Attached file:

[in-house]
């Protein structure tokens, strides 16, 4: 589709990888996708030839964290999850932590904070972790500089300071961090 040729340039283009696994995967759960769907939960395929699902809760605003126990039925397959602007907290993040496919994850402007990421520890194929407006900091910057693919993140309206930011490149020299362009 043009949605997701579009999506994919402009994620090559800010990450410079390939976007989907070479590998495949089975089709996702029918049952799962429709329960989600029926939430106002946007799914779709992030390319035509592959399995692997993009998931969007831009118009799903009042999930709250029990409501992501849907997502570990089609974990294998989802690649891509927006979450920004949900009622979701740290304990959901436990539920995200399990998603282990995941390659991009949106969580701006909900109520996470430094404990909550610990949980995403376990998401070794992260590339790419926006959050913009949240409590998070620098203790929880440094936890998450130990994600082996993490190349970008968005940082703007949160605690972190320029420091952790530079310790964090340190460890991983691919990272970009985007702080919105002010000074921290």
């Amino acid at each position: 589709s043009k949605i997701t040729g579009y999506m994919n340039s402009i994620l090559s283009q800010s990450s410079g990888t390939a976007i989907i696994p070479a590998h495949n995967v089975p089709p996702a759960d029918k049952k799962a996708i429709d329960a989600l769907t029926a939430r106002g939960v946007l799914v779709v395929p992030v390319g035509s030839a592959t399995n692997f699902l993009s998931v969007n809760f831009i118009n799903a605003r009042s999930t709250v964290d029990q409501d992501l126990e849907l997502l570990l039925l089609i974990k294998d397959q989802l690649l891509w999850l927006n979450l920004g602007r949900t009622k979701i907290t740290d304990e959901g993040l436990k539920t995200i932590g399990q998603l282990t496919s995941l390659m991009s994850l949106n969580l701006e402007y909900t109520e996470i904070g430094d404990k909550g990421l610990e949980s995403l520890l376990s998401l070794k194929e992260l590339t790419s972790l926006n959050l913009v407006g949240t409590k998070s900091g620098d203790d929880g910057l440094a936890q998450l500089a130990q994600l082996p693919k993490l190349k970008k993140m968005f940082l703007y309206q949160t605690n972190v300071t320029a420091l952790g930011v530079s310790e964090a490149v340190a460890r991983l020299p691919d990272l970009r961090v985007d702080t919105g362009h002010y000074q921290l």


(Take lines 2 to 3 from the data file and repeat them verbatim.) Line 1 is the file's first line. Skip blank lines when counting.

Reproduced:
């Protein structure tokens, strides 16, 4: 589709990888996708030839964290999850932590904070972790500089300071961090 040729340039283009696994995967759960769907939960395929699902809760605003126990039925397959602007907290993040496919994850402007990421520890194929407006900091910057693919993140309206930011490149020299362009 043009949605997701579009999506994919402009994620090559800010990450410079390939976007989907070479590998495949089975089709996702029918049952799962429709329960989600029926939430106002946007799914779709992030390319035509592959399995692997993009998931969007831009118009799903009042999930709250029990409501992501849907997502570990089609974990294998989802690649891509927006979450920004949900009622979701740290304990959901436990539920995200399990998603282990995941390659991009949106969580701006909900109520996470430094404990909550610990949980995403376990998401070794992260590339790419926006959050913009949240409590998070620098203790929880440094936890998450130990994600082996993490190349970008968005940082703007949160605690972190320029420091952790530079310790964090340190460890991983691919990272970009985007702080919105002010000074921290």
């Amino acid at each position: 589709s043009k949605i997701t040729g579009y999506m994919n340039s402009i994620l090559s283009q800010s990450s410079g990888t390939a976007i989907i696994p070479a590998h495949n995967v089975p089709p996702a759960d029918k049952k799962a996708i429709d329960a989600l769907t029926a939430r106002g939960v946007l799914v779709v395929p992030v390319g035509s030839a592959t399995n692997f699902l993009s998931v969007n809760f831009i118009n799903a605003r009042s999930t709250v964290d029990q409501d992501l126990e849907l997502l570990l039925l089609i974990k294998d397959q989802l690649l891509w999850l927006n979450l920004g602007r949900t009622k979701i907290t740290d304990e959901g993040l436990k539920t995200i932590g399990q998603l282990t496919s995941l390659m991009s994850l949106n969580l701006e402007y909900t109520e996470i904070g430094d404990k909550g990421l610990e949980s995403l520890l376990s998401l070794k194929e992260l590339t790419s972790l926006n959050l913009v407006g949240t409590k998070s900091g620098d203790d929880g910057l440094a936890q998450l500089a130990q994600l082996p693919k993490l190349k970008k993140m968005f940082l703007y309206q949160t605690n972190v300071t320029a420091l952790g930011v530079s310790e964090a490149v340190a460890r991983l020299p691919d990272l970009r961090v985007d702080t919105g362009h002010y000074q921290l």